Benami law

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THE government appears to be gearing up to implement a law providing stiff penalties for an individual holding benami properties, or assets, in the name of another for concealment purposes. The measure is necessary considering how prevalent the practice of holding benami property — whether movable of immovable — is in this economy, and the significant role that it plays in enabling tax evasion, money laundering and terror financing. Eliminating these menaces is a critical priority for restoring the credibility of Pakistan’s financial system, giving the tax machinery a proper picture of the incomes and transactions within the economy, and shutting down channels for the flow of illicit funds, whether proceeds of crime or financing of terror activities.

Also Read: Assets in names of kin to be treated as Benami transactions

The priority is undeniable, but caveats enter the picture when one considers the potential for abuse that such a law brings with it. As it stands, the rules that have been notified by the government give tax officials sweeping powers to attach property, hold records and search the premises of those who are alleged to be holding property in the name of another. The law also provides for stiff prison terms for those found guilty of the practice, as well as those who provide wrong information during prosecution — complete with minimum and maximum sentences. These are enormous powers to entrust the tax bureaucracy with, especially considering the widespread allegations of corruption and abuse of power that are routinely levelled against tax officials. How does the government intend to ensure, in a reliable and credible way, that these powers will not be abused? The question becomes even more important considering the severity of punishments enshrined in the law, and the kind of damage that can be done to somebody who has been wrongly victimised by the use of these powers. Eventually, it will need to be recognised that punitive measures alone will not be enough to stamp it out. The culture of concealment and the accommodation of such practices need to change, as does the relationship between the taxman and the taxpayer. It will take far more than legal changes to bring this about. Other institutions of the state will also need to play their role in helping illuminate benami practices, as well as raising awareness. The law needs to be followed up with other steps to ensure that the tax authorities and the taxpayers are not left to decide this important matter alone among themselves.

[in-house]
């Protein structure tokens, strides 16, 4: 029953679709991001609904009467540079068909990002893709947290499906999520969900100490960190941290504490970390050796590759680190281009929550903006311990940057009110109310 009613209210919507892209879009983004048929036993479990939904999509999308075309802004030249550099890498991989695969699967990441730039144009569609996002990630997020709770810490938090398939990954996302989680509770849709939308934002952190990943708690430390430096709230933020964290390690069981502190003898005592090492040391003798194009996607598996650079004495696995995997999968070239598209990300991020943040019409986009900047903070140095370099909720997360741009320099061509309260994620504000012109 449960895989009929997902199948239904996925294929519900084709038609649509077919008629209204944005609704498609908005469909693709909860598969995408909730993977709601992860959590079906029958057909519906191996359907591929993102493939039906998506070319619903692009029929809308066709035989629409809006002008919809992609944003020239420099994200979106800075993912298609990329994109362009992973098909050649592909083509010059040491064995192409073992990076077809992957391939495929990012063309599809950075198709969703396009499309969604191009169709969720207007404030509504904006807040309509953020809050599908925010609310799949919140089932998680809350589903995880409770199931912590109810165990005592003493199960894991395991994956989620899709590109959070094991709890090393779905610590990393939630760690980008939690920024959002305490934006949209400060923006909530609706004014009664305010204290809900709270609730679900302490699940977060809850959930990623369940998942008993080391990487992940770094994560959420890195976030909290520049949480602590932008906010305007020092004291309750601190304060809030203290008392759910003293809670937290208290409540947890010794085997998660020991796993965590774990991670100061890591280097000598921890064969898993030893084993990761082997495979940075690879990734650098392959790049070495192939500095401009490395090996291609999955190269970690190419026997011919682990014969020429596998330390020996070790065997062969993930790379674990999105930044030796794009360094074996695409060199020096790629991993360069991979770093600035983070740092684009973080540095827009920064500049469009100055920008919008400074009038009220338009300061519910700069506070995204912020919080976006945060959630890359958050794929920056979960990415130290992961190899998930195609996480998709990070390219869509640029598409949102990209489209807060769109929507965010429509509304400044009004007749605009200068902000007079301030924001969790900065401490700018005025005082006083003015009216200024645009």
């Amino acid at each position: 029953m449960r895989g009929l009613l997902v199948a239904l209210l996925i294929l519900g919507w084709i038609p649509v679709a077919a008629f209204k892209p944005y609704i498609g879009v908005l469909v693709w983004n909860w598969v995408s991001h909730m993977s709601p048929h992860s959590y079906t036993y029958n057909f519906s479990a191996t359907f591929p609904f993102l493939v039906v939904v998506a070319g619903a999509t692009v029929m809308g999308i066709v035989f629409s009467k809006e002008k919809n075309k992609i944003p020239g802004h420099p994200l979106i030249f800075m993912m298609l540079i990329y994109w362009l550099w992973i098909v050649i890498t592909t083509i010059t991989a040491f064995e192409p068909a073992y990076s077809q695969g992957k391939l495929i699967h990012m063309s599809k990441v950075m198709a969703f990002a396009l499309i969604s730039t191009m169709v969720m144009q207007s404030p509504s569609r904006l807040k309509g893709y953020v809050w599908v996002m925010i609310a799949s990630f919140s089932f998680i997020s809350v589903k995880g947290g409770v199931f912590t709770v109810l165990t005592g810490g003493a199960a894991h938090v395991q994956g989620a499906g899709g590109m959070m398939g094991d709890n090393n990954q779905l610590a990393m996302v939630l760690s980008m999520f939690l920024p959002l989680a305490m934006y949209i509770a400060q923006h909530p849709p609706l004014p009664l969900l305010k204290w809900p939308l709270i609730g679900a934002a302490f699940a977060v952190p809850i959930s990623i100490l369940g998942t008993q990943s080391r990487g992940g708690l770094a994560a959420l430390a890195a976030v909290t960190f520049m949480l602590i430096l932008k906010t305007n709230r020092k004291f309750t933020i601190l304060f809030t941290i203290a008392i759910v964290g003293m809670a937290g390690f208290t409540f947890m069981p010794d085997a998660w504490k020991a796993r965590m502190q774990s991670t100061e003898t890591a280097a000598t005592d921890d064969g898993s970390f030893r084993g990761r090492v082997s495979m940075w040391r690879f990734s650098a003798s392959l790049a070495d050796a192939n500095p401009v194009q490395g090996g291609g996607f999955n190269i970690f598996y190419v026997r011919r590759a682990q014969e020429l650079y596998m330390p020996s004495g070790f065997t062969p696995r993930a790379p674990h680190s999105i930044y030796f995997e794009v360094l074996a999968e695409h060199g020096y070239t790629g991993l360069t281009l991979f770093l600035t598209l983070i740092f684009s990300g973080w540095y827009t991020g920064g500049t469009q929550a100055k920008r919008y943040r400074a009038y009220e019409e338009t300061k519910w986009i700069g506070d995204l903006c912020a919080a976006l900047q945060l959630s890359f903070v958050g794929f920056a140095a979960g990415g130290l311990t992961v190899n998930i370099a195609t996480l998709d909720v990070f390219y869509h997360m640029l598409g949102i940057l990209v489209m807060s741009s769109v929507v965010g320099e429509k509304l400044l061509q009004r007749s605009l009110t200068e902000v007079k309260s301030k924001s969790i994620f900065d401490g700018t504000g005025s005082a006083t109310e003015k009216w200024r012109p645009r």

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Published in Dawn, March 15th, 2019

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